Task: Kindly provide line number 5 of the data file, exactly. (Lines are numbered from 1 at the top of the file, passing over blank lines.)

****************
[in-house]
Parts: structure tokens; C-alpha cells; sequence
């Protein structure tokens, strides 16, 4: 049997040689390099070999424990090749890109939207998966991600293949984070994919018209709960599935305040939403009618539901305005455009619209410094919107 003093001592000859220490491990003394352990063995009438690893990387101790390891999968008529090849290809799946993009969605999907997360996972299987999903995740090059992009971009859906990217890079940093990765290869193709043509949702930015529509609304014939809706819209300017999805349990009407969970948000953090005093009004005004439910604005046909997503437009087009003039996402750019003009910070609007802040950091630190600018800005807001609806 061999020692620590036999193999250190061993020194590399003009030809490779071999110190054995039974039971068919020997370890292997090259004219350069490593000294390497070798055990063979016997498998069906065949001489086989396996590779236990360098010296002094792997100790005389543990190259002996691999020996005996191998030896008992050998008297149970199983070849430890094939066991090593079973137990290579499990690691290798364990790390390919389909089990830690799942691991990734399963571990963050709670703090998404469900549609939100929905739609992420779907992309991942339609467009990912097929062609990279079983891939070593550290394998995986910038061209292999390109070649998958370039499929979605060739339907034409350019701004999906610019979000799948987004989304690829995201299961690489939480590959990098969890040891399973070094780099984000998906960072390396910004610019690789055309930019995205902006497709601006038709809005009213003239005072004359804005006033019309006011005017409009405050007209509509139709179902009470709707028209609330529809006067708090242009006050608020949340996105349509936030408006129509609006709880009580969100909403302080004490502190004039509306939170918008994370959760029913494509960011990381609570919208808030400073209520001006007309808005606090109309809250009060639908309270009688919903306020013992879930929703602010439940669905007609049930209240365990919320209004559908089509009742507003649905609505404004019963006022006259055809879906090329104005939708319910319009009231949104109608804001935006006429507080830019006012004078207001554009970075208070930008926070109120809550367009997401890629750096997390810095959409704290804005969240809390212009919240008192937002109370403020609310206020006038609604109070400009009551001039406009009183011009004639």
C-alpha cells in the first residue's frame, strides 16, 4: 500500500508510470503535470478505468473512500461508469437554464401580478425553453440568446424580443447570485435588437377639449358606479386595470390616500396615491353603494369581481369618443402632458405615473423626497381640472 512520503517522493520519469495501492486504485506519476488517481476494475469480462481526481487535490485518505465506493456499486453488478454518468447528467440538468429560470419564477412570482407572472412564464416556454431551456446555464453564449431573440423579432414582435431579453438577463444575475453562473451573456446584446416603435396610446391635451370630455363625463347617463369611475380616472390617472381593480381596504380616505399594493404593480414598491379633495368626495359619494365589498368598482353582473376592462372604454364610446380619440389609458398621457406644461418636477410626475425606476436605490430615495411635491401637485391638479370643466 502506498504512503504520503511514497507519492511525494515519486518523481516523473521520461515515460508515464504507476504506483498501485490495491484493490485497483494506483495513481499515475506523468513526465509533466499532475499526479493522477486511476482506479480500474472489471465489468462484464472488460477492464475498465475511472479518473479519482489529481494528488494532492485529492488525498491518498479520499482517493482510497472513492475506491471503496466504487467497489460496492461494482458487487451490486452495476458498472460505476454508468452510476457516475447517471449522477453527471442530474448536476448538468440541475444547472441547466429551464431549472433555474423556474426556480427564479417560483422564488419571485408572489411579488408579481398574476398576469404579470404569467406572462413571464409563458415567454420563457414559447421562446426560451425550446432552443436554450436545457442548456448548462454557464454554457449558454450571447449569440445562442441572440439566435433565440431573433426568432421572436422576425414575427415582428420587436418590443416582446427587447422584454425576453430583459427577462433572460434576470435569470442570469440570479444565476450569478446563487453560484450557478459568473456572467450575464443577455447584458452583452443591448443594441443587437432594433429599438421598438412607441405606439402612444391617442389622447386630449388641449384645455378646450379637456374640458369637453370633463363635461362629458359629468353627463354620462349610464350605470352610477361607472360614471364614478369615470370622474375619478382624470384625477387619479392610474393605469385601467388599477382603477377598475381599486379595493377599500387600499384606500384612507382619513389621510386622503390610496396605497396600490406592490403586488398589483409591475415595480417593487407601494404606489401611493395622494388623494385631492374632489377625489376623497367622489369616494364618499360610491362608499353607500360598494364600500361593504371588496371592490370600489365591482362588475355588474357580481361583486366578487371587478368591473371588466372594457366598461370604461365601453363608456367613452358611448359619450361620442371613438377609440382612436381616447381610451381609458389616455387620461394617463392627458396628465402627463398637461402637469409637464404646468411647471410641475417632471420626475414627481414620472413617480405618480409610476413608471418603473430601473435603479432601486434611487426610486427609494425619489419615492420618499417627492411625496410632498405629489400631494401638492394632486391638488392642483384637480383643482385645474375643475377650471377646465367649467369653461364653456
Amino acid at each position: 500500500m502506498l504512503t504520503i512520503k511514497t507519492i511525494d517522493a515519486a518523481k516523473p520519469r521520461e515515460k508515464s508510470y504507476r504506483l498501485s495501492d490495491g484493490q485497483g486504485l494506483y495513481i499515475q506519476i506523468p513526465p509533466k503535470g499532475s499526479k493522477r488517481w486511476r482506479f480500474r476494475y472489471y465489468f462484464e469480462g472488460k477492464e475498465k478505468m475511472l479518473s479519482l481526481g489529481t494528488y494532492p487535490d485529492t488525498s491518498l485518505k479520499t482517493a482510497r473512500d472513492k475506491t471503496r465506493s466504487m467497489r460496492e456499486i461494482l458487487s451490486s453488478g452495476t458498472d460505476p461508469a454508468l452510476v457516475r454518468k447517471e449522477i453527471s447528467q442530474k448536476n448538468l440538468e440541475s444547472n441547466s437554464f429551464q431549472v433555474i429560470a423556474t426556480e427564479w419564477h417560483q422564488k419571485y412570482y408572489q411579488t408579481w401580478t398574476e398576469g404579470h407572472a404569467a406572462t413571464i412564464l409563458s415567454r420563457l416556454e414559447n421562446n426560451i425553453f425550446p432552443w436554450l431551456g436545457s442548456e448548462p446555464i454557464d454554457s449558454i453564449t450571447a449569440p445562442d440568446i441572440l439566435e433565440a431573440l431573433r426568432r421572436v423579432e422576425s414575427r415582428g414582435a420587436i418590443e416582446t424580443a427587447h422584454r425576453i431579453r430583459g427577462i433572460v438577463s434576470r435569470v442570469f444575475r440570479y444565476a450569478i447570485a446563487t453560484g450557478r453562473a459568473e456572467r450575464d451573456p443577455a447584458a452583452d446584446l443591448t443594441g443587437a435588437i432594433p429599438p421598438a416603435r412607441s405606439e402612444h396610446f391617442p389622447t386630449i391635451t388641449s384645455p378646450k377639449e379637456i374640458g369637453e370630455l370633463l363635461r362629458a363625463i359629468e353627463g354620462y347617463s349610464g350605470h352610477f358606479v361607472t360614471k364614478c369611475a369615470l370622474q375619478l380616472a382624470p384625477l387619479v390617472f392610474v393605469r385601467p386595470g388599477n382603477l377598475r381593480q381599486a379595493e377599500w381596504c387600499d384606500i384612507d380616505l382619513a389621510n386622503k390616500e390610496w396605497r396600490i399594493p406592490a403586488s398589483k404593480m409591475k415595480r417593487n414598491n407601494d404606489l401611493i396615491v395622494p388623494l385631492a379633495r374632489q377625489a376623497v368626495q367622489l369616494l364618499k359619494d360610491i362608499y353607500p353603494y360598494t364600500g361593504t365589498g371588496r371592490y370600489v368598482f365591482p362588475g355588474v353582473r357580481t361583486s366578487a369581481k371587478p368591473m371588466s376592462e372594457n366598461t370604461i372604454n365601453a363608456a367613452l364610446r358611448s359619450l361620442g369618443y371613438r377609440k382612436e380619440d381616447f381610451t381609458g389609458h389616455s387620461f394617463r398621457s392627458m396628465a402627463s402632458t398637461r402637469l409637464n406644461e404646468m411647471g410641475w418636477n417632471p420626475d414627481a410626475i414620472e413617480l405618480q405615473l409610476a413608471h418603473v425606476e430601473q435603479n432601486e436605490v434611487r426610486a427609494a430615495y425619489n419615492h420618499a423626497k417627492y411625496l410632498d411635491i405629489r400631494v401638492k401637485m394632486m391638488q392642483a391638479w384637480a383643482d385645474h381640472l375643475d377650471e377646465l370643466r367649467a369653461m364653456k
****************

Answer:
Amino acid at each position: 500500500m502506498l504512503t504520503i512520503k511514497t507519492i511525494d517522493a515519486a518523481k516523473p520519469r521520461e515515460k508515464s508510470y504507476r504506483l498501485s495501492d490495491g484493490q485497483g486504485l494506483y495513481i499515475q506519476i506523468p513526465p509533466k503535470g499532475s499526479k493522477r488517481w486511476r482506479f480500474r476494475y472489471y465489468f462484464e469480462g472488460k477492464e475498465k478505468m475511472l479518473s479519482l481526481g489529481t494528488y494532492p487535490d485529492t488525498s491518498l485518505k479520499t482517493a482510497r473512500d472513492k475506491t471503496r465506493s466504487m467497489r460496492e456499486i461494482l458487487s451490486s453488478g452495476t458498472d460505476p461508469a454508468l452510476v457516475r454518468k447517471e449522477i453527471s447528467q442530474k448536476n448538468l440538468e440541475s444547472n441547466s437554464f429551464q431549472v433555474i429560470a423556474t426556480e427564479w419564477h417560483q422564488k419571485y412570482y408572489q411579488t408579481w401580478t398574476e398576469g404579470h407572472a404569467a406572462t413571464i412564464l409563458s415567454r420563457l416556454e414559447n421562446n426560451i425553453f425550446p432552443w436554450l431551456g436545457s442548456e448548462p446555464i454557464d454554457s449558454i453564449t450571447a449569440p445562442d440568446i441572440l439566435e433565440a431573440l431573433r426568432r421572436v423579432e422576425s414575427r415582428g414582435a420587436i418590443e416582446t424580443a427587447h422584454r425576453i431579453r430583459g427577462i433572460v438577463s434576470r435569470v442570469f444575475r440570479y444565476a450569478i447570485a446563487t453560484g450557478r453562473a459568473e456572467r450575464d451573456p443577455a447584458a452583452d446584446l443591448t443594441g443587437a435588437i432594433p429599438p421598438a416603435r412607441s405606439e402612444h396610446f391617442p389622447t386630449i391635451t388641449s384645455p378646450k377639449e379637456i374640458g369637453e370630455l370633463l363635461r362629458a363625463i359629468e353627463g354620462y347617463s349610464g350605470h352610477f358606479v361607472t360614471k364614478c369611475a369615470l370622474q375619478l380616472a382624470p384625477l387619479v390617472f392610474v393605469r385601467p386595470g388599477n382603477l377598475r381593480q381599486a379595493e377599500w381596504c387600499d384606500i384612507d380616505l382619513a389621510n386622503k390616500e390610496w396605497r396600490i399594493p406592490a403586488s398589483k404593480m409591475k415595480r417593487n414598491n407601494d404606489l401611493i396615491v395622494p388623494l385631492a379633495r374632489q377625489a376623497v368626495q367622489l369616494l364618499k359619494d360610491i362608499y353607500p353603494y360598494t364600500g361593504t365589498g371588496r371592490y370600489v368598482f365591482p362588475g355588474v353582473r357580481t361583486s366578487a369581481k371587478p368591473m371588466s376592462e372594457n366598461t370604461i372604454n365601453a363608456a367613452l364610446r358611448s359619450l361620442g369618443y371613438r377609440k382612436e380619440d381616447f381610451t381609458g389609458h389616455s387620461f394617463r398621457s392627458m396628465a402627463s402632458t398637461r402637469l409637464n406644461e404646468m411647471g410641475w418636477n417632471p420626475d414627481a410626475i414620472e413617480l405618480q405615473l409610476a413608471h418603473v425606476e430601473q435603479n432601486e436605490v434611487r426610486a427609494a430615495y425619489n419615492h420618499a423626497k417627492y411625496l410632498d411635491i405629489r400631494v401638492k401637485m394632486m391638488q392642483a391638479w384637480a383643482d385645474h381640472l375643475d377650471e377646465l370643466r367649467a369653461m364653456k